Our Solar System🪐🌍🌠

Sometimes it seems like the sun☀️ is moving. It is not the sun that moves; it is the planets that move. We move, for example, and Mars moves also. Within one to two months, it can move quite far from one part of the sky to the other.

Mars is a planet that has seasons like we do. Not all planets do. Mars actually had water (we found that out in the 1950s and 1960s). Could there have been life? Mars also has two small moons🌕🌖. We have one.

As you know, the rover that recently landed on Mars, Perseverance, made a huge breakthrough by landing on such a rough terrain. It was a first time event that will mark history. It happened last year in August.

It gets so cold on Mars it can be like -100 Fahrenheit. The air is very thin. Your weight on Mars would be one third of what it is here. Mars is called the red planet. There is no “blue” or water anymore.

Mars is actually small. It’s only one fourth of the diameter on earth. It has low gravity. However, billions of years ago Mars was covered in water. So what happened? On earth, wherever water appears, life appears🌊🐃.

Was there life on Mars that disappeared and dried up? The dinosaurs on earth became extinct 65,000,000 plus years ago. The rover, again, Perseverance is searching to see if there was ever life on Mars.

The mission is using a special device to explore the soil. Perseverance will leave tubes of soil on Mars for eight years and then bring them back to earth to detect if there was ever life there.

The sky in Mars is kind of pinkish. Mars is just one sibling planet, though. There are many other planets, so we can begin by looking at planets nearest to the sun🌞. Mercury and Venus are close by.

One difference between Venus and Mercury is that Mercury can get really hot and cold at the same time. There can be a 1000 degree difference between night and day. Mercury is not even the hottest planet. Venus is the hottest.

It’s not as close to the sun as Mercury, but it’s hotter at times. Venus is always 860 F. It doesn’t change. The air is thick; it’s like being half a mile down in the ocean. The pressure is intense. NASA observes Venus from orbit through a radar map.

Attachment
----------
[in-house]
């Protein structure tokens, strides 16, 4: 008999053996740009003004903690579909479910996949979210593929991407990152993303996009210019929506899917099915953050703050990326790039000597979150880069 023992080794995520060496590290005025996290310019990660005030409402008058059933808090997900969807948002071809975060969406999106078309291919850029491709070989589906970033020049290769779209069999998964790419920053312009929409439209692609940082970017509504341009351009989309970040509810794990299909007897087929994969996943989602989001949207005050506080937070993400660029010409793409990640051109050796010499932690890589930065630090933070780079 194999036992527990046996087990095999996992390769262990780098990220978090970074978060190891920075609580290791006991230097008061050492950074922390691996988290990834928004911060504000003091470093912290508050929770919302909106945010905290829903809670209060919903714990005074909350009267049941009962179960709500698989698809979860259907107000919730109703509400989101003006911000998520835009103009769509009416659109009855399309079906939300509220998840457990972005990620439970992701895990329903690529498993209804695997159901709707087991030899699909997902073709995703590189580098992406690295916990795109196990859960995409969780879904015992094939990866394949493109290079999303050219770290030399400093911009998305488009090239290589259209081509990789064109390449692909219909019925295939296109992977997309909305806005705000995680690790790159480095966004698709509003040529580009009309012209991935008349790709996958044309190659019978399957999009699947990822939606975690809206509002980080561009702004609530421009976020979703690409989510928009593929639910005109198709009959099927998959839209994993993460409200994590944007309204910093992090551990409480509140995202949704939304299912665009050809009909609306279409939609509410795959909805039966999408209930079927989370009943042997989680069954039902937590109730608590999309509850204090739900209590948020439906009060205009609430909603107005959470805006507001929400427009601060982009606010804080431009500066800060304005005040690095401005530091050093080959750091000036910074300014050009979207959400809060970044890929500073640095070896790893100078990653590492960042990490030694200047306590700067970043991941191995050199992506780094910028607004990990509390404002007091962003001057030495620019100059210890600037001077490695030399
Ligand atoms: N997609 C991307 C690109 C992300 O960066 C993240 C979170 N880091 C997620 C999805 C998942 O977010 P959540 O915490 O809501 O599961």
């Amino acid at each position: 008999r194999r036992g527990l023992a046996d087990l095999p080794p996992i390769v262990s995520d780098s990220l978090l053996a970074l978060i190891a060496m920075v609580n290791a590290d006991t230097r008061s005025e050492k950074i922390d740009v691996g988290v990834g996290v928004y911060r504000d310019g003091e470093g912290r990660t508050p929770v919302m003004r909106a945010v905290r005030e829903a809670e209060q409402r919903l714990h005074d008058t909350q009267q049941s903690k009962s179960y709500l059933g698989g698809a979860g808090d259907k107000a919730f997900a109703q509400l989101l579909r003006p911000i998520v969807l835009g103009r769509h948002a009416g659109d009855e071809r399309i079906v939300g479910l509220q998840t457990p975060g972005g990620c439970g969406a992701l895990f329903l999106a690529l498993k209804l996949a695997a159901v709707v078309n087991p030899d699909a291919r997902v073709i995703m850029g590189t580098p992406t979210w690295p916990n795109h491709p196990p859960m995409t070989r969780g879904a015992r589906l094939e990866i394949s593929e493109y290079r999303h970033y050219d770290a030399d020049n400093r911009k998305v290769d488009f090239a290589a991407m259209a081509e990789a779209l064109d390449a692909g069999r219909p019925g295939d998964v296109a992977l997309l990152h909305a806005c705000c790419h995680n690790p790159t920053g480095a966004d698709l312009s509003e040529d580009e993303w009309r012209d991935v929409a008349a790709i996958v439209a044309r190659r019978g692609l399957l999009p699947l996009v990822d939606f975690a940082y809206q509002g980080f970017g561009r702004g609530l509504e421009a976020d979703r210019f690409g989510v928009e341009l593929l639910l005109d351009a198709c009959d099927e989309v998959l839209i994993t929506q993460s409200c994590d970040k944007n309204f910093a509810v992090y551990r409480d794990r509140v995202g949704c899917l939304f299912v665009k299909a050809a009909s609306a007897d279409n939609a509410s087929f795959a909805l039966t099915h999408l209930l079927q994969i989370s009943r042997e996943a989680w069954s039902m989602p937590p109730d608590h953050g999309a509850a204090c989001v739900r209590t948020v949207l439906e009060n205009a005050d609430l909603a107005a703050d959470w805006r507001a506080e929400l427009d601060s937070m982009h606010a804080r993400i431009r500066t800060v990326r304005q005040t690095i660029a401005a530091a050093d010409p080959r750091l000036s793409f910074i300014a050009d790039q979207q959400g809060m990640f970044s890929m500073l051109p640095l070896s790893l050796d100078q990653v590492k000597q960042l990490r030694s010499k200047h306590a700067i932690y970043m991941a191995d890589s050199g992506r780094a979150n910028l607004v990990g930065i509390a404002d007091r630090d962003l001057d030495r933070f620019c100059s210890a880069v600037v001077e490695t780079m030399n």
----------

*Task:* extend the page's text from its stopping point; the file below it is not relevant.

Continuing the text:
Most of Venus consists of rolling planes, and it’s kind of like Iowa. There are no oceans. But there are volcanoes. Venus is sometimes called the sister of the earth, but it is incredibly different.

Which planet would you want to go to first, if the time ever comes to send humans to other planets? Let’s take a look at some more planets near the earth. Saturn is famous for its rings around it. Jupiter🪐 is famous for the clouds.

Juno is a mission that’s orbiting Jupiter by NASA. There is at least one mission to every single planet in the solar system. They are all robots; we haven’t sent a human yet. The storms on Jupiter go on for decades and hundreds of years. We suspect there was a storm even going on for millions!

That is a little background on our solar system in our galaxy, the Milky Way🌌. Marvel at all the Lord has done. There are about 125 billion galaxies in the observable universe that we know of so far. But I’m sure there’s more! I believe it’s infinite and that there are multiverses.

The Milky Way is just one galaxy. Scientists estimate that there may be tens of billions of solar systems in our galaxy, alone, perhaps as many as 100 billion. Think about that. Ponder on God’s grandeur! Never doubt his power and magnificence. He holds the galaxies and stars in place; he will hold you together also!

Here is the course offered by Liberty Science center in New Jersey as part of the Varsity Tutors StarCourse series:

About Zina